On Our Shelves Now
Early on the morning of May 6, 1840, the elderly Lord William Russell was found in his London house with his throat so deeply cut that his head was nearly severed. The crime soon had everyone, including Queen Victoria, feverishly speculating about motives and methods. But when the prime suspect claimed to have been inspired by a sensational crime novel, it sent shock waves through literary London and drew both Dickens and Thackeray into the fray. Could a novel really lead someone to kill? In Murder by the Book, Claire Harman blends a riveting true-crime whodunit with a fascinating account of the rise of the popular novel and the early battle for its soul among the most famous writers of the day.
About the Author
CLAIRE HARMAN is the author of Charlotte Brontë: A Fiery Heart; Sylvia Townsend Warner, for which she won the John Llewellyn Rhys Prize; biographies of Fanny Burney and Robert Louis Stevenson; and Jane's Fame: How Jane Austen Conquered the World. She is a fellow of the Royal Society of Literature and a frequent reviewer. She divides her time between New York City and Oxford, England.
“An intriguing, entertaining and occasionally gruesome mashup of mystery, biography, history and literary intrigue. . . . A true-crime devotee’s delight.” —BookPage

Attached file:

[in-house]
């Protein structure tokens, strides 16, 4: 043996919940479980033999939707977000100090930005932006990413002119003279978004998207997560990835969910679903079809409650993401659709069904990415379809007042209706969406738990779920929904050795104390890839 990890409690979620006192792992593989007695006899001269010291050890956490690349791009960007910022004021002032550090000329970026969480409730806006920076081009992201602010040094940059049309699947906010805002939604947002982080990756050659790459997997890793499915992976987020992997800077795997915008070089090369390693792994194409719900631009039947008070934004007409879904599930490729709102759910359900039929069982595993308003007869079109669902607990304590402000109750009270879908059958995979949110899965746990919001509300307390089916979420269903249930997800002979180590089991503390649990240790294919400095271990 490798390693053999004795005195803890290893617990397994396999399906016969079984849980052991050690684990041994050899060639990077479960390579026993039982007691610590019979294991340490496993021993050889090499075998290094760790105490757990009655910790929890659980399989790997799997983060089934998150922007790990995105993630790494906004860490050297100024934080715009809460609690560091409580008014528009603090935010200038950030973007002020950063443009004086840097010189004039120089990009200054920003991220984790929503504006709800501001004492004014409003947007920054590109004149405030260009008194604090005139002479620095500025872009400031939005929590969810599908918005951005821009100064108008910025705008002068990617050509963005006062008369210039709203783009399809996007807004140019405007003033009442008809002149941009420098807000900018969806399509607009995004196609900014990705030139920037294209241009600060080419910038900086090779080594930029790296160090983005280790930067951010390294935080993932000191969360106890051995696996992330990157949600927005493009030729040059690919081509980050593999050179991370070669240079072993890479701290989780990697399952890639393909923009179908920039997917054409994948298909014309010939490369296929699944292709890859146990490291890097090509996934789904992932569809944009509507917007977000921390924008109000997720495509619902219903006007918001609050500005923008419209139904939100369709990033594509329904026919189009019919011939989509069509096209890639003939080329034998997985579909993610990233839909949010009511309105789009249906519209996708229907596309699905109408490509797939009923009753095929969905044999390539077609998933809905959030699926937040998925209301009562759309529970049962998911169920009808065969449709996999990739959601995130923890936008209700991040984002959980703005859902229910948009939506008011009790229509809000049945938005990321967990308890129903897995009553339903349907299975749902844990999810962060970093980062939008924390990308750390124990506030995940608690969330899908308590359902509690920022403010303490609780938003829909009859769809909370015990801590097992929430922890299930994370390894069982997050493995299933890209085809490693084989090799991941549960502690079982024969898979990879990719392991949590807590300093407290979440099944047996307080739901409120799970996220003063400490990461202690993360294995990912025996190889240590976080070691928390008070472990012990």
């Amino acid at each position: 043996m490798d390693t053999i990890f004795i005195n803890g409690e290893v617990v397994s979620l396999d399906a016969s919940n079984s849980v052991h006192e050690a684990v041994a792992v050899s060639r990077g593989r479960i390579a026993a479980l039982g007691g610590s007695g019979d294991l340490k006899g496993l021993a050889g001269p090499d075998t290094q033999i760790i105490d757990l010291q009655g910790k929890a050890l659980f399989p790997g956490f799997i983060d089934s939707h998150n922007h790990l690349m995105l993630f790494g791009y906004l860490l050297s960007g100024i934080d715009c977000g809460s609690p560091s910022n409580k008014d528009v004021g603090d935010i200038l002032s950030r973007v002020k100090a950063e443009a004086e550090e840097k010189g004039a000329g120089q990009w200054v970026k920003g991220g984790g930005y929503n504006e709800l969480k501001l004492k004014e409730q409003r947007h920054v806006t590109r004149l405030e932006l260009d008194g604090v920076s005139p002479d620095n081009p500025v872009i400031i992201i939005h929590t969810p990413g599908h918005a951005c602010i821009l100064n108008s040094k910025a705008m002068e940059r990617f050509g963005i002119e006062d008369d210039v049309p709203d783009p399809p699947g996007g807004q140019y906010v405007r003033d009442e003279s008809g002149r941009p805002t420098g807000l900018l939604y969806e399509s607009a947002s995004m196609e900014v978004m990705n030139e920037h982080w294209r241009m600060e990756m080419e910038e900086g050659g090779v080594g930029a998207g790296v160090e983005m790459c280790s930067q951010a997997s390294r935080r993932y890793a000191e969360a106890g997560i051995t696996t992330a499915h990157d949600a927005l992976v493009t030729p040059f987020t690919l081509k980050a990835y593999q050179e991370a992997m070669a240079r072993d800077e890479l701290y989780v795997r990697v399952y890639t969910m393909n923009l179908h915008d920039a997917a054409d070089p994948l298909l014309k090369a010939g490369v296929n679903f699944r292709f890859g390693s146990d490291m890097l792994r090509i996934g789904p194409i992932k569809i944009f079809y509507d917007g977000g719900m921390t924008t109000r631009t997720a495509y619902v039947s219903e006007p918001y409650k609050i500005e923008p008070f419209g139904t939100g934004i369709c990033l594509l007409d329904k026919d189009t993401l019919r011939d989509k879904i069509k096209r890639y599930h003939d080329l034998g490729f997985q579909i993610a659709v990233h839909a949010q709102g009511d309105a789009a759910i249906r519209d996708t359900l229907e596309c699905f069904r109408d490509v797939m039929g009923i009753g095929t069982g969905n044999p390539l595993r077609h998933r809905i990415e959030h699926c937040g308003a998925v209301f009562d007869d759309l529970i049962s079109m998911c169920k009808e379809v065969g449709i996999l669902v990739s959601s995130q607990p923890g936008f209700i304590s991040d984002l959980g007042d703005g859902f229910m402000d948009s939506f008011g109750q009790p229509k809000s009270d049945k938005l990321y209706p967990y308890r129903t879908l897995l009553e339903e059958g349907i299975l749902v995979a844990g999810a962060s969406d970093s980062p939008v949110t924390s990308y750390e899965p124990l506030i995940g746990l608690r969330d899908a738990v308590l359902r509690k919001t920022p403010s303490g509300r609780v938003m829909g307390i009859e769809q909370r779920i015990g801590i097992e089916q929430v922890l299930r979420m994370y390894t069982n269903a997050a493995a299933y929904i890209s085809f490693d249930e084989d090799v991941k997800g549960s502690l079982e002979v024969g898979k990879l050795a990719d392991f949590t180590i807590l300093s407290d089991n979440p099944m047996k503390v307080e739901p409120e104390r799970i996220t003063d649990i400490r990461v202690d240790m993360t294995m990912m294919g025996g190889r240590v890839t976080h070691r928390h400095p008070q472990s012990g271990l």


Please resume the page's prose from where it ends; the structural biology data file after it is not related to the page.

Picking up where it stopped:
“Enthralling. . . . A page-turner that can hold its own with any one of the many murder-minded podcasts out there.” —Jezebel
“A brilliant piece of literary detective work. And though Harman is never so crass as to draw comparisons with today’s concerns over the effects of drill music or chic TV assassins, the resonances ping from every page.” —London Evening Standard
“[The] opening scene is the stuff that classic murder mysteries are made of. . . . Harman is a tireless researcher and a droll stylist.” —The Wall Street Journal
“An assiduously researched and superbly written book that ends with Harman examining unanswered questions, and reminding us that truth can be stranger than fiction." —The Minneapolis Star Tribune
“A succinct, lively narrative. . . . What elevates [it] above sensationalism is its focus on how this case heightened concern over the malevolent influence of violent entertainment.” —The Washington Post